Unlike the rich man, the apostles had left all of their possessions and families to follow Jesus; their old identities were left behind; they were on the path of faith. So, when they asked Jesus to increase their faith (Luke 17:5), he first explained the power of faith to them, then reminded them that settling into the monotony of compliance with Mosaic Law, as taught by the Pharisees and Scribes, does not please the Father, whereas love of the Father and faith in Him does. 

God’s displeasure at hollow ritual and sacrifice was strongly expressed in the prophetic writings of Isaiah (1:11-1), Jeremiah  (6:20, 7:21-23), Amos (5:21-25), and Hosea (6:6, 8:4). And St. Paul expressed it well in the Letter to the Hebrews:

8First he says, “Sacrifices and offerings, holocausts and sin offerings, you neither desired nor delighted in.” These are offered according to the law. 9Then he says, “Behold, I come to do your will.” He takes away the first to establish the second. 10By this “will,” we have been consecrated through the offering of the body of Jesus Christ once for all.—Hebrews 10:8-10

How does all of this apply to us in our modern world? Is there a meaningful lesson here that I might put to use in my daily life? If we have open minds, we might learn a powerful lesson from Sufi mystics.

Sufism, is the mystical Islamic belief and practice in which Muslims seek to find the truth of divine love and knowledge through direct personal experience of God. The following Sufi tradition about Jesus might surprise many Christians:

IMAM EL-GHAZALI relates a tradition from the life of Jesus, son of Mary. Jesus one day saw some people sitting miserably on a wall, by the roadside. He asked: “What is your affliction?’” They said: “We have become like this through our fear of hell.”

He went on his way, and saw a number of people grouped disconsolately in various postures by the wayside. He said: “What is your affliction?” They said: “Desire for Paradise has made us like this.”

He went on his way, until he came to a third group of people. They looked like people who had endured much, but their faces shone with joy. Jesus asked them: “What has made you like this?”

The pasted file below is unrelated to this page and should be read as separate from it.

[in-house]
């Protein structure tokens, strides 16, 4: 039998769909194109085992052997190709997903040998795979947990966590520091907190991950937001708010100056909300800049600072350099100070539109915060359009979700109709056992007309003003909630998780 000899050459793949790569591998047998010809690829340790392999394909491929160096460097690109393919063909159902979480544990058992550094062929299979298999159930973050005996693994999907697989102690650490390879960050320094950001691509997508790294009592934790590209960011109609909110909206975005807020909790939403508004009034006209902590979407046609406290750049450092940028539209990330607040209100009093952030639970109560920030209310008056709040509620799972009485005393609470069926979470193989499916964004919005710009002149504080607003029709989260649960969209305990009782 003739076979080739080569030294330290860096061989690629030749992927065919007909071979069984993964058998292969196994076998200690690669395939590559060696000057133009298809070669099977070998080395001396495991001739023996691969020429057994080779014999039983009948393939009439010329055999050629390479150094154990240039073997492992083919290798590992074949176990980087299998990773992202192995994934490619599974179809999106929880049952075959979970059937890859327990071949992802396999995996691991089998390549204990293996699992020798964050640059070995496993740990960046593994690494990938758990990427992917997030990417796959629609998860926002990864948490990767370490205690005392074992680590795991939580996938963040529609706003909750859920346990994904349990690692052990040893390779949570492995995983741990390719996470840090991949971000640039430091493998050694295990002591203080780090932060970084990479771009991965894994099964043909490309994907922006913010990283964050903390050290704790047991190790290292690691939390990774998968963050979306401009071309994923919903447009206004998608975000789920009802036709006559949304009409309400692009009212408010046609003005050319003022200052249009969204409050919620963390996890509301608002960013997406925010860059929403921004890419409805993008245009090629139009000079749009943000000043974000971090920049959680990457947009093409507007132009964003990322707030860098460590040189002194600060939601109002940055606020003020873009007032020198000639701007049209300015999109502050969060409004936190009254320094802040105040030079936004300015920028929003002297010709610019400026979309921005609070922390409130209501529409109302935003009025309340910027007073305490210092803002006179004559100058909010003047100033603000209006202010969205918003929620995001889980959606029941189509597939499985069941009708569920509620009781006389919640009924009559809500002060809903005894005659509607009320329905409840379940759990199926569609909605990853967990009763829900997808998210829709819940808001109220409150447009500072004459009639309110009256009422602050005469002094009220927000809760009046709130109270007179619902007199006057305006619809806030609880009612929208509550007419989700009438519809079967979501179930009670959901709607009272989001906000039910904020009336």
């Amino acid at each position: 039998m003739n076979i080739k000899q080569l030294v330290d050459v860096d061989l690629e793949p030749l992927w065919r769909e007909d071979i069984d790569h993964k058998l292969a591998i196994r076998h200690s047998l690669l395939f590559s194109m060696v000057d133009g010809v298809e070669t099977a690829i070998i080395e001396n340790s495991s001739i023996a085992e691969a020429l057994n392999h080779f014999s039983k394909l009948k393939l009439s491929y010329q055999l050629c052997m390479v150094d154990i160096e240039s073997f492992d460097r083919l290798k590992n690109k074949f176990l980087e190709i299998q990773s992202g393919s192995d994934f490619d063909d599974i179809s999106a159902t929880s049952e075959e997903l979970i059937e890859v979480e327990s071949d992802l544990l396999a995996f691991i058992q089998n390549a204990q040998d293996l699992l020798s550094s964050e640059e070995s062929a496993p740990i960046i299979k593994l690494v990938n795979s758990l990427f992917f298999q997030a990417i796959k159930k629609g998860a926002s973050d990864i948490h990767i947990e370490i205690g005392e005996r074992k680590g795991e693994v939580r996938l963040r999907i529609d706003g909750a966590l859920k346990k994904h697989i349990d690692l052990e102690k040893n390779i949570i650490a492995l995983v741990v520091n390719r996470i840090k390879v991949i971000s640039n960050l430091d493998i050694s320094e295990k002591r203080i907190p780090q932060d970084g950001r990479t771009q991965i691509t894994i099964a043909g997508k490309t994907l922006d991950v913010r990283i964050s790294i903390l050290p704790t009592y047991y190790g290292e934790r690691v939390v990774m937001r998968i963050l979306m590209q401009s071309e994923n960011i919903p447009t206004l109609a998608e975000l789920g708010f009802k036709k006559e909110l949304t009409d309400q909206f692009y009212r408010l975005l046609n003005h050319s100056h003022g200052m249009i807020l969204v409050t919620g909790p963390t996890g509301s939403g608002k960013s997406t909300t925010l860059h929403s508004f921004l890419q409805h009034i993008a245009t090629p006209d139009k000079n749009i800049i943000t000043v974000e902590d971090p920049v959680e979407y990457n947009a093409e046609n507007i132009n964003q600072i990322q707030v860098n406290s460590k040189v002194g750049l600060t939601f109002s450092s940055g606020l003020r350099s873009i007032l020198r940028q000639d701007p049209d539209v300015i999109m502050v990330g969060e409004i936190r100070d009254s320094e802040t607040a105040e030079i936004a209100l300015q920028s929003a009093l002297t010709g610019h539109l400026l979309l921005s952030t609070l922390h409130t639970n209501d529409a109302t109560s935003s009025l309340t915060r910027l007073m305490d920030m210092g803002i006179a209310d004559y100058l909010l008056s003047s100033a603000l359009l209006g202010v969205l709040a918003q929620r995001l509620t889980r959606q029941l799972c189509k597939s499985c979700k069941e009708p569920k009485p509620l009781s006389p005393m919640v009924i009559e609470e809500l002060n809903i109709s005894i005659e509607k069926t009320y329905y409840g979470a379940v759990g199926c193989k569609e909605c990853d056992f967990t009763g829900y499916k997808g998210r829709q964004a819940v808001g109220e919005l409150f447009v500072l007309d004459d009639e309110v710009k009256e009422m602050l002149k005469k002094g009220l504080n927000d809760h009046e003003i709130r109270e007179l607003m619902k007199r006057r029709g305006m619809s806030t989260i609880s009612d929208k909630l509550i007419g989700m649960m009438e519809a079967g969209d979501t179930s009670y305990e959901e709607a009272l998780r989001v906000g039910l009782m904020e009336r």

They answered: “The Spirit of Truth. We have seen Reality, and this has made us oblivious of lesser goals.”

Jesus said: “These are the people who attain. On the Day of Accounting these are they who will be in the Presence of God.”

Muslim Sufi mystics used this tale about Jesus to make a powerful point. And while there isn’t a Scriptural basis for the story, it does contain a compelling message, especially with a Christian outlook.

Do we attend Sunday services just because our Church requires it and we don’t want to go to hell? Or is it because we want to go to heaven? If these are the only reasons we have for attending Sunday services, we have a lot in common with the rich man because we are merely habitually complying with the legalism of Church rules. And the Lord still loves us, as he did the rich man. On the other hand, if we attend Sunday services because we love the Lord, our faces, as described in the Sufi tale, will shine with joy. Some of our Saints loved the Lord so deeply that their faces radiated joy. 

There is a stage in spiritual development where we no longer care about hell or heaven but only long to be with our beloved Lord while we are on earth, and eventually in the afterlife. All Holy Scripture points us in this direction; this is what we should aspire to.